With regard to counterterrorism provisions, humanitarian exemptions are designed to help principled NGOs avoid sanctions for activities falling into the scope of their mission and dedicated to alleviating human suffering. Current debates regarding the establishment of humanitarian exemptions are well synthesized in the study from the Harvard Law School Program on International Law and Armed Conflict[4], which highlights the pros and cons on that matter. On the one hand, those in favor argue that humanitarian exemptions are necessary in order to provide legal clarity and facilitate legal protection of NGOs while delivering humanitarian assistance in complex political contexts. They emphasize that most principled NGOs have already developed international policies and due diligence measures as part of a strategy to prevent and mitigate risks of aid diversion and to show the donors that they take such risks seriously. On the other hand, objectors fear that humanitarian exemptions will ultimately limit humanitarian action, as the creation of explicit exemptions will set a precedent in which humanitarian action is exempted only in particular circumstances, rather than being the norm in situations of humanitarian crises. This could lead to humanitarian operations for which exemptions are granted, and others for which they are not, regardless of the humanitarian principle of impartiality, International Humanitarian Law and international normative frameworks. Another reservation pointed out is the fact that any humanitarian exemption that relies on a Security Council decision may face some difficulties regarding its implementation, as it would require domestic codification in order to be effective; and this may get in the way of quick responses to emergency crises. Moreover, objectors express the concern that humanitarian exemptions could be seen as an endorsement by the humanitarian community of sanctions regimes, thus undermining humanitarian actors’ position of neutral and independent actors. As for opponents who are not humanitarian professionals, they argue that humanitarian exemptions could be used as a breach by non-principled humanitarian organizations, allowing them to finance or support terrorist entities through the back door.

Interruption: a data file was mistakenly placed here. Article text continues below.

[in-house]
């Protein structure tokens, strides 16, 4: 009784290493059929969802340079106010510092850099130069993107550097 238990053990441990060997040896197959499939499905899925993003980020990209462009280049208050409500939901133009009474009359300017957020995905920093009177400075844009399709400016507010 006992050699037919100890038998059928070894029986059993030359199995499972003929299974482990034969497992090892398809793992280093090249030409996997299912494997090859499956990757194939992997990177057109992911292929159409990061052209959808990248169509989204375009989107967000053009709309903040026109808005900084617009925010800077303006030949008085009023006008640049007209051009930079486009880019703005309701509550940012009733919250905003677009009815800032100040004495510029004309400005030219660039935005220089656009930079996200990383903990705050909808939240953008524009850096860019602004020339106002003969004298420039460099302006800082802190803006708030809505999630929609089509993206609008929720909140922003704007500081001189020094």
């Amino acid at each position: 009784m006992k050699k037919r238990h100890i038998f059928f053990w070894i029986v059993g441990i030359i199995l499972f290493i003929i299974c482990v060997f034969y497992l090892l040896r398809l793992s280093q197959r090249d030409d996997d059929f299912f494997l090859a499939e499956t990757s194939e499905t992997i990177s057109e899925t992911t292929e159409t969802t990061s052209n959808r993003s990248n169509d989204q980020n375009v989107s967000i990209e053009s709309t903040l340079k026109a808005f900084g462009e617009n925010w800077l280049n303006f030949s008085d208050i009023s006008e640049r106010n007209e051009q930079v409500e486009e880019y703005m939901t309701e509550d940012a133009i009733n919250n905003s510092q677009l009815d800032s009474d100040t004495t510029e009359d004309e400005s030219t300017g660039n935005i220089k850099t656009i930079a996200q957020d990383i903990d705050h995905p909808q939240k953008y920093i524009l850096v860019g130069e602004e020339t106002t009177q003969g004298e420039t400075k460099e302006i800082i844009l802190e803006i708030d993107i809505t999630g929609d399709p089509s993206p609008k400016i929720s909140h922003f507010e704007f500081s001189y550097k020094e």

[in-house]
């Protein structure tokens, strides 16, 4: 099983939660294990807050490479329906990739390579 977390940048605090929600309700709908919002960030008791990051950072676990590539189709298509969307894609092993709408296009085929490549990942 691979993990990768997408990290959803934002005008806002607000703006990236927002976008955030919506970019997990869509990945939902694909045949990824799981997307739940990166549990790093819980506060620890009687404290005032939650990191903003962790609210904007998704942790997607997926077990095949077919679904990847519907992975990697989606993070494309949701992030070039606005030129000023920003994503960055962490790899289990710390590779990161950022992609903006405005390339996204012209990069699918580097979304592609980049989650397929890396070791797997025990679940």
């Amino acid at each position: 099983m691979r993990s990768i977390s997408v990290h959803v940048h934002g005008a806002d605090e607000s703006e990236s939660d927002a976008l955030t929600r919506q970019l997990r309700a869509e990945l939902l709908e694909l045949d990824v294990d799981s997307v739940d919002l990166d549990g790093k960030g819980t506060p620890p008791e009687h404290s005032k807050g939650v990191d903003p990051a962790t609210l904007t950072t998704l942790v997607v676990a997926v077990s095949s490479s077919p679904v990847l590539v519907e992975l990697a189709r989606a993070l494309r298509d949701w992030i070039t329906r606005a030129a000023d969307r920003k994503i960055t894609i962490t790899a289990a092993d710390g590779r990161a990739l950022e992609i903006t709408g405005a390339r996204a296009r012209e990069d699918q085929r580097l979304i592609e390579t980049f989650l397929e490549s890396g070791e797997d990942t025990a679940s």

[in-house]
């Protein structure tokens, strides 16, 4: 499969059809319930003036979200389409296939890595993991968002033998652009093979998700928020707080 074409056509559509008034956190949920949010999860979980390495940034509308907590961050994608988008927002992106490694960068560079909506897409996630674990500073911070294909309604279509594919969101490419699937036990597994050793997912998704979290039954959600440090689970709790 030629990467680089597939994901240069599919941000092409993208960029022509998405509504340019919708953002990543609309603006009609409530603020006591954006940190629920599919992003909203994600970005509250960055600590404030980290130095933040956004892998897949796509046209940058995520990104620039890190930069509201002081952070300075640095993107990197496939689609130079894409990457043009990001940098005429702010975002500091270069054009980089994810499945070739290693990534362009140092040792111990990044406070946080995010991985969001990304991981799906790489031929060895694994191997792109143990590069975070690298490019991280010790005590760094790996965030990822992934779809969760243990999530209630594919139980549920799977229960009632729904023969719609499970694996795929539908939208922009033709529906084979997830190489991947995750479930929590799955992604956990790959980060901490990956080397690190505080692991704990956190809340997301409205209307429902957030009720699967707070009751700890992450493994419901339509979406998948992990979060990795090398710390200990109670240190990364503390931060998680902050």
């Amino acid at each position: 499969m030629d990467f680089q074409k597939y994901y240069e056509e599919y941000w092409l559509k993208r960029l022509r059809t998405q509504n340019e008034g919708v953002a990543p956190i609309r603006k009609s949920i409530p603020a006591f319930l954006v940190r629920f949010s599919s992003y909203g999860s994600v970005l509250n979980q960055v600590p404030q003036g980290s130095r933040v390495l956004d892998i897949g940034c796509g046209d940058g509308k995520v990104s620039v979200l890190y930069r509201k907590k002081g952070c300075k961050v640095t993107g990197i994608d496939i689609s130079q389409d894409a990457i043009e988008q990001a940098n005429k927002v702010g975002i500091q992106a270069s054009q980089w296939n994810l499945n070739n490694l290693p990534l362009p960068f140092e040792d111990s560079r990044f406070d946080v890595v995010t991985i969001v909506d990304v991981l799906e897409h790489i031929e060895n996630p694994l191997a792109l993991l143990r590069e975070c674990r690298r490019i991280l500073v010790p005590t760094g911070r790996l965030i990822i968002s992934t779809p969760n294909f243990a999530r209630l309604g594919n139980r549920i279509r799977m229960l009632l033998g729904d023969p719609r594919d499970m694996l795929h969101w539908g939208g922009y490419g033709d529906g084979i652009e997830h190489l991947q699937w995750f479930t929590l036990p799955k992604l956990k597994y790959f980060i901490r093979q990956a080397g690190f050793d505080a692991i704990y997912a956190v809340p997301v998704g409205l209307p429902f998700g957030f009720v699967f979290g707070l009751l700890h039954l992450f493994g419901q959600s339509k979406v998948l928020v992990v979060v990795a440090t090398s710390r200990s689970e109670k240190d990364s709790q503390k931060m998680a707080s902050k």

A humanitarian exemption could vary widely in what it covers in terms of geographic, material and temporal scope. One well-known example of humanitarian exemption is the one that applied to Somalia. The sanctions regime in Somalia dates back to 1992, when an arms embargo was imposed under UN Security Council resolution 733. Resolution 1844 (2008) added targeted sanctions against listed individuals and entities comprising the members of Al-Shabaab and ten other individuals. The measures criminalized the provision of resources and material support to entities on the list – which was drawn up in 2010. Resolution 1916 (2010) introduced a humanitarian exemption to the sanctions, but it was initially limited to one year (later renewed) and it does not cover all humanitarian NGOs since it applies to “the United Nations, its specialized agencies or programmes, humanitarian organizations having observer status with the United Nations General Assembly that provide humanitarian assistance, or their implementing partners[5]. Although member states have a legal obligation to carry out decisions of the Security Council, sometimes the reality is different. For instance, in that case, whilst the substance of resolutions 1844 and 1916 has been implemented by the United States, humanitarian exemption has not been incorporated into their domestic laws[6]. Furthermore, the exemptions monitoring mechanisms of resolution 1916 put into question the respect of neutrality and independence of humanitarian actors. The resolution indeed requires the United Nations Humanitarian Aid Coordinator for Somalia to report on the implementation of exemptions to the Security Council every 120 days, including humanitarian organizations’ requests and “any impediments to the delivery of humanitarian assistance in Somalia[7]. As it was already noticed in a HPG Policy Brief in 2011[8], “These measures increase the risk to aid workers by aligning them with a regime that explicitly targets one actor in the conflict – and one that is already hostile towards aid agencies. This alignment is compounded by the fact that humanitarian organisations that fall within the terms of the exemption in Resolution 1916 are required to assist the UN Humanitarian Aid Coordinator for Somalia in their reporting”.